Klaus wrote an earlier book called The Made-Up Self: Impersonation in the Personal Essay (Iowa), which I have not had a chance to read, but I assume he there goes into the original use of the word persona, meaning, in Latin, a mask, of the stylized kind ancient actors wore on stage to project a character. The author of even the flattest and most objective or empirically minded paper creates or displays a persona while writing: one that is self-effacing and indistinct, yes, but that manifests its authority through self-effacement and the absence of first- and second-person communication.
Impersonality, in other words, implies a persona. So does the introspective voice and intimate tone of a memoirist, with countless shades of formality and casualness, of candor and disguise, possible in between. The persona is not something that stands behind or apart from the written work, though it may seem to do so. The raw material of the persona is language itself -- not just the vocabulary or syntax an author uses, but the differences in intonation that come from using contractions or avoiding them, from the mixture of concrete and abstract terms, and from the balance of long and short words.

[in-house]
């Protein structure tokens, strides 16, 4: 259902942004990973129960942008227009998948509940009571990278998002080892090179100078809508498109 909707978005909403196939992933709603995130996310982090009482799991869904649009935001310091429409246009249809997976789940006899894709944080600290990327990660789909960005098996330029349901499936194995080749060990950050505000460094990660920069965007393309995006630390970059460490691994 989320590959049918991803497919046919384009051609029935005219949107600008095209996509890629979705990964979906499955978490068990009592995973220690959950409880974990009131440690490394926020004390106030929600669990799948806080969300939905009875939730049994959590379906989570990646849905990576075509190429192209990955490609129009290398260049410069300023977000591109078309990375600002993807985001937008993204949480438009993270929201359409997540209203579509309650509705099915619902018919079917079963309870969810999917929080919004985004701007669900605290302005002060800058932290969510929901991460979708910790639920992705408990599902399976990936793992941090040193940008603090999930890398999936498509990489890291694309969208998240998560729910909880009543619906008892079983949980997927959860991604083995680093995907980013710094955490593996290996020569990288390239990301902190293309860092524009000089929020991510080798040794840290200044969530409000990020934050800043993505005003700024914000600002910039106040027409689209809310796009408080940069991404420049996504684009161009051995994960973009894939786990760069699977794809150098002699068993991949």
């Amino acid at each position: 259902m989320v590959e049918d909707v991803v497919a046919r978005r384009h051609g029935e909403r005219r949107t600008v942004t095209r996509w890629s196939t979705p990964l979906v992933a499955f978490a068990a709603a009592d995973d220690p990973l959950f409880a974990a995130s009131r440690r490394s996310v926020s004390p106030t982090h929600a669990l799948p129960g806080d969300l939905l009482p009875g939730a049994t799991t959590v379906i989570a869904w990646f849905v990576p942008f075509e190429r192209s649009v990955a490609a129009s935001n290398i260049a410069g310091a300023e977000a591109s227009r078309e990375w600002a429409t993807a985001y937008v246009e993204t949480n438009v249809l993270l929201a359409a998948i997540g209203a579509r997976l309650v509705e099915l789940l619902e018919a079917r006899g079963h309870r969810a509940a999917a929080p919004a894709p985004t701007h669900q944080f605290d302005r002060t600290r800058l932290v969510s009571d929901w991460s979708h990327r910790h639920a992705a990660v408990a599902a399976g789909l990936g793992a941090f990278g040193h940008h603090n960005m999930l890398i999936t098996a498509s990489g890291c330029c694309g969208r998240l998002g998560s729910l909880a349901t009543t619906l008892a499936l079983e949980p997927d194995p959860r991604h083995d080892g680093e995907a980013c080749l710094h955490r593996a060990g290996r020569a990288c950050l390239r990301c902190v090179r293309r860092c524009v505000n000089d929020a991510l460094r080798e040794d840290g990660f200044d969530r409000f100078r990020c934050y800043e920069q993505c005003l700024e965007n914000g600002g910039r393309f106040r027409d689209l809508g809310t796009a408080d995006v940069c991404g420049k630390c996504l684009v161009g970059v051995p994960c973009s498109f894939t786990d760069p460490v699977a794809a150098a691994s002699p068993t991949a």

Klaus devotes most of the new book to how those elements, among others, combine to create effective writing -- which is, in his words “the result of a complex interaction between our private intentions and the public circumstances of our communication.” It is not a style guide but a course of instruction on the options available to the writer who might otherwise be unable to craft a persona fit to purpose.
Which, alas, is often the case. Michael Billig did not discuss the academic author’s persona in his book on how to write badly and influence tenure committees – at least, not as such. But it is implicit in his argument about how apprentice scholars orient themselves within the peculiar, restricted language-worlds their elders have created while fighting to establish their claims to disciplinary claims.
In effect, they learn how to write by wearing the personae they’ve been given. And there’s nothing wrong with that, in itself; the experience can be instructive. But the pressure to publish (and in quantity!) makes it more economical to rely on a prefabricated writerly persona, stamped out in plastic on an assembly line, rather than to shape one, as Klaus encourages the reader to do.